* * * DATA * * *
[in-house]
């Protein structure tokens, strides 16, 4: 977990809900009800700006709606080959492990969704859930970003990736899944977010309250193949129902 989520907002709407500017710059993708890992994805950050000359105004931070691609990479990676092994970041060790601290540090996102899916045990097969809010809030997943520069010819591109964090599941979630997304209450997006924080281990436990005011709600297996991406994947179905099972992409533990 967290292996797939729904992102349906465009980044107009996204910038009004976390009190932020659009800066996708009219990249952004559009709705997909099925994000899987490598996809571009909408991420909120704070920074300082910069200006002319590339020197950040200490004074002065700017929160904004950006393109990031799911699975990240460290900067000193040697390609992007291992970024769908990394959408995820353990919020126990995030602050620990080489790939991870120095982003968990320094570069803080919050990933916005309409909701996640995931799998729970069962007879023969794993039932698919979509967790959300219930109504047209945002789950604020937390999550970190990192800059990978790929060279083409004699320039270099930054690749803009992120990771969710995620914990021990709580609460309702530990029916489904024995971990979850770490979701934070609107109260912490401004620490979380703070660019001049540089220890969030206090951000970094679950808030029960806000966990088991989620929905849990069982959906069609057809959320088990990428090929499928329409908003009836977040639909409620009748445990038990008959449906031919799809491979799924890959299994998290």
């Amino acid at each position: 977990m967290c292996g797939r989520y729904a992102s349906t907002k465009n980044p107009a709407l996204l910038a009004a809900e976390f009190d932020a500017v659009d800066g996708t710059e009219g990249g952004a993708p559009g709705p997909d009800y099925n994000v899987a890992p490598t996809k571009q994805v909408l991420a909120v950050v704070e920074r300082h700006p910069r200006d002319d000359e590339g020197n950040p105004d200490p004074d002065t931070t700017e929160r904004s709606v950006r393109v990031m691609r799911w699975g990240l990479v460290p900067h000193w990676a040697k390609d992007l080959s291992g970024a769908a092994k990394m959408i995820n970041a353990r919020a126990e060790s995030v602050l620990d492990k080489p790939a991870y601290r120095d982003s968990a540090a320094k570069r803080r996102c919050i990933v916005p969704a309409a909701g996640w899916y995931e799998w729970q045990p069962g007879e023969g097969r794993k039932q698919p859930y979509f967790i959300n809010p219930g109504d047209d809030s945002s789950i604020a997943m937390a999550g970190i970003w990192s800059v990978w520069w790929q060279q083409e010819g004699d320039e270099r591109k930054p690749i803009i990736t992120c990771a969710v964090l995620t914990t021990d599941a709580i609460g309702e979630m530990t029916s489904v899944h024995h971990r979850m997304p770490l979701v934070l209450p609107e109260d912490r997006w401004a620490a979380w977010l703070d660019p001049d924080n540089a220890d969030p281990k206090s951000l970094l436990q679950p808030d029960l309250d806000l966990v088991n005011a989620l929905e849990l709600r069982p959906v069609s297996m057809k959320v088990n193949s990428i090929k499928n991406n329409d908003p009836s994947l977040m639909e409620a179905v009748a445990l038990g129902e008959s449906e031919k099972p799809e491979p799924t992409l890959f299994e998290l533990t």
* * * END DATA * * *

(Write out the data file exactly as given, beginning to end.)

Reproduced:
[in-house]
């Protein structure tokens, strides 16, 4: 977990809900009800700006709606080959492990969704859930970003990736899944977010309250193949129902 989520907002709407500017710059993708890992994805950050000359105004931070691609990479990676092994970041060790601290540090996102899916045990097969809010809030997943520069010819591109964090599941979630997304209450997006924080281990436990005011709600297996991406994947179905099972992409533990 967290292996797939729904992102349906465009980044107009996204910038009004976390009190932020659009800066996708009219990249952004559009709705997909099925994000899987490598996809571009909408991420909120704070920074300082910069200006002319590339020197950040200490004074002065700017929160904004950006393109990031799911699975990240460290900067000193040697390609992007291992970024769908990394959408995820353990919020126990995030602050620990080489790939991870120095982003968990320094570069803080919050990933916005309409909701996640995931799998729970069962007879023969794993039932698919979509967790959300219930109504047209945002789950604020937390999550970190990192800059990978790929060279083409004699320039270099930054690749803009992120990771969710995620914990021990709580609460309702530990029916489904024995971990979850770490979701934070609107109260912490401004620490979380703070660019001049540089220890969030206090951000970094679950808030029960806000966990088991989620929905849990069982959906069609057809959320088990990428090929499928329409908003009836977040639909409620009748445990038990008959449906031919799809491979799924890959299994998290």
């Amino acid at each position: 977990m967290c292996g797939r989520y729904a992102s349906t907002k465009n980044p107009a709407l996204l910038a009004a809900e976390f009190d932020a500017v659009d800066g996708t710059e009219g990249g952004a993708p559009g709705p997909d009800y099925n994000v899987a890992p490598t996809k571009q994805v909408l991420a909120v950050v704070e920074r300082h700006p910069r200006d002319d000359e590339g020197n950040p105004d200490p004074d002065t931070t700017e929160r904004s709606v950006r393109v990031m691609r799911w699975g990240l990479v460290p900067h000193w990676a040697k390609d992007l080959s291992g970024a769908a092994k990394m959408i995820n970041a353990r919020a126990e060790s995030v602050l620990d492990k080489p790939a991870y601290r120095d982003s968990a540090a320094k570069r803080r996102c919050i990933v916005p969704a309409a909701g996640w899916y995931e799998w729970q045990p069962g007879e023969g097969r794993k039932q698919p859930y979509f967790i959300n809010p219930g109504d047209d809030s945002s789950i604020a997943m937390a999550g970190i970003w990192s800059v990978w520069w790929q060279q083409e010819g004699d320039e270099r591109k930054p690749i803009i990736t992120c990771a969710v964090l995620t914990t021990d599941a709580i609460g309702e979630m530990t029916s489904v899944h024995h971990r979850m997304p770490l979701v934070l209450p609107e109260d912490r997006w401004a620490a979380w977010l703070d660019p001049d924080n540089a220890d969030p281990k206090s951000l970094l436990q679950p808030d029960l309250d806000l966990v088991n005011a989620l929905e849990l709600r069982p959906v069609s297996m057809k959320v088990n193949s990428i090929k499928n991406n329409d908003p009836s994947l977040m639909e409620a179905v009748a445990l038990g129902e008959s449906e031919k099972p799809e491979p799924t992409l890959f299994e998290l533990t």